Highworth in 1843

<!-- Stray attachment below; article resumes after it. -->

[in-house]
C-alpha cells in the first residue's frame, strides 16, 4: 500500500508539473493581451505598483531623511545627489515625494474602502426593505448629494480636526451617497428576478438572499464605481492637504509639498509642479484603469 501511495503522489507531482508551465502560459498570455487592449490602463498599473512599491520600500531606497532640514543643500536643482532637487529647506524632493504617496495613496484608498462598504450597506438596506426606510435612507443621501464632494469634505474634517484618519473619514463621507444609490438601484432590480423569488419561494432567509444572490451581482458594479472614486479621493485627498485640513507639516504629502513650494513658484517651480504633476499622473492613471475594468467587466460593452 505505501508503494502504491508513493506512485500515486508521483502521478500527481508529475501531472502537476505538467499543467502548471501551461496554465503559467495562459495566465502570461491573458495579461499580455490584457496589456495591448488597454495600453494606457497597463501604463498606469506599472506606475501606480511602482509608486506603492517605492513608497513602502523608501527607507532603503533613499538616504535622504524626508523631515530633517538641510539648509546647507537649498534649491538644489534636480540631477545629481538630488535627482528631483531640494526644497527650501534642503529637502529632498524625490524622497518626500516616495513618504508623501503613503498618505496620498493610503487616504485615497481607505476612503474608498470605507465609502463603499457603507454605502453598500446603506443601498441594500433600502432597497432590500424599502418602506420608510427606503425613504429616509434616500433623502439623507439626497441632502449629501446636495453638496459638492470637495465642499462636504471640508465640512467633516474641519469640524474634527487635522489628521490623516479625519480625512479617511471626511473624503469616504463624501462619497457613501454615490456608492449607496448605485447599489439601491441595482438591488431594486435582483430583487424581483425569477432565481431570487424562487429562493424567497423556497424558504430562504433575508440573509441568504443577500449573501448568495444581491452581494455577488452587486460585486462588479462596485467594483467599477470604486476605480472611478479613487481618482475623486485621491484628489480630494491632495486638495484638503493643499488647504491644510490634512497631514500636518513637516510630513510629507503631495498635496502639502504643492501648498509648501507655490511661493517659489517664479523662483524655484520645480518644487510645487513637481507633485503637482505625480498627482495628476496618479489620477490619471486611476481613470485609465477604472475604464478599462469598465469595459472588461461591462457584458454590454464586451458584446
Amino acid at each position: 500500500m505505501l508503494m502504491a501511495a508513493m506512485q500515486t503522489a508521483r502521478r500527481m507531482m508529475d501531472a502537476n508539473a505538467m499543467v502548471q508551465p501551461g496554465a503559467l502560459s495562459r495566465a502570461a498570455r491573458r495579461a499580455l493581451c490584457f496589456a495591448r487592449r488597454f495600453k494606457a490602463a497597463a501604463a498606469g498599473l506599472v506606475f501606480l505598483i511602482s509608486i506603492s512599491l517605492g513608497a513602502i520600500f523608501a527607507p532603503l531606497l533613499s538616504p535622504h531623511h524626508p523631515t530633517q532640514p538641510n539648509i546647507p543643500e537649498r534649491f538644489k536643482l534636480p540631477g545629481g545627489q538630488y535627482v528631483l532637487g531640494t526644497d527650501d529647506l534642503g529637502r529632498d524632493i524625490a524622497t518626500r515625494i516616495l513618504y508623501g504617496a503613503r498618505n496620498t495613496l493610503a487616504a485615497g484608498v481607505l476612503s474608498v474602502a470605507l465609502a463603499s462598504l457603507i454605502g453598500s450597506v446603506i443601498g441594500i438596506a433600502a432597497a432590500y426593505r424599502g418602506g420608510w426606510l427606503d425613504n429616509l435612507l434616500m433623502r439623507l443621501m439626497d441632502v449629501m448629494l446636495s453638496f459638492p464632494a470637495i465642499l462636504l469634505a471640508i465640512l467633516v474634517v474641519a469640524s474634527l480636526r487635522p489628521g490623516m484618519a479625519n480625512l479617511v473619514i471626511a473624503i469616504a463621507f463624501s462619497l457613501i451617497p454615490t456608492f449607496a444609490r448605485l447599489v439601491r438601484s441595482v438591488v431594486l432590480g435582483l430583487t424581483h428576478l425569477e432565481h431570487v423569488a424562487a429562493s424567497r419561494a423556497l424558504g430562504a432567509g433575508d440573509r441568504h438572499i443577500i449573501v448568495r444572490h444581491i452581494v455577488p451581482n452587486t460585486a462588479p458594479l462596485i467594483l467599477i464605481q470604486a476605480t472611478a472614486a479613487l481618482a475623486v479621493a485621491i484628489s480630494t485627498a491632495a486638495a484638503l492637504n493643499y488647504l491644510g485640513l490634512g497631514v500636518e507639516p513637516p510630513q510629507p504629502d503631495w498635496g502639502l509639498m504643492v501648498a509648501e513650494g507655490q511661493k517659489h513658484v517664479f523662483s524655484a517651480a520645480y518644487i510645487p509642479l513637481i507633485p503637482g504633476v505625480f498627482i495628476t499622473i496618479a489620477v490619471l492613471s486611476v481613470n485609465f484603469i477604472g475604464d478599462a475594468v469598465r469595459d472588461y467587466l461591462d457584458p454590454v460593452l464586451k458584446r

Highworth is in the hundred of Highworth, Cricklade, and Staple, 79 miles from the General Post-Office, London, by the Great Western Railway to Shrivenham, which is distant from Highworth four miles. The parish has an area of 9,810 acres ; it is divided into seven chapelries or tythings, and contained, in 1831, a population of 3,127. Highworth tything had at that time 130 houses, namely, 123 inhabited, 6 uninhabited, and 1 building, with a population of 124 families, or 632 persons, about one-sixth agricultural. The town is on a hill, on the road between Lechlade and Swindon : it is neither paved nor lighted. The houses are mostly built of stone, of which there are quarries in the neighbourhood. The church is in the middle of the town ; it is an ancient building, having a chapel on the south side, hung round with pieces of ancient armour. The market is on Wednesday, and there are two yearly fairs, namely, a cattle fair and a statute fair for hiring servants. The town was formerly incorporated, but lost its privilege of sending members to parliament through disuse, and the corporation has ceased to exist. The living is a vicarage united with the chapelries of Broad Blunsdon, South Marston, and Sevenhampton, all in the parish, of the joint clear yearly value of £468, with a glebe-house, in the rural deanery of Cricklade, in the archdeaconry of Bristol, in the diocese of Gloucester and Bristol. There were in the whole parish, in 1833, one infant school with 50 children, and four other day-schools, with 159 scholars, namely, 117 boys and 42 girls, giving about one in fifteen of the population under daily instruction ; and three Sunday-schools, with 417 scholars, namely, 223 boys and 194 girls, giving above one in eight of the population under instruction on Sunday. One of the day-schools was partly supported by endowment and subscription.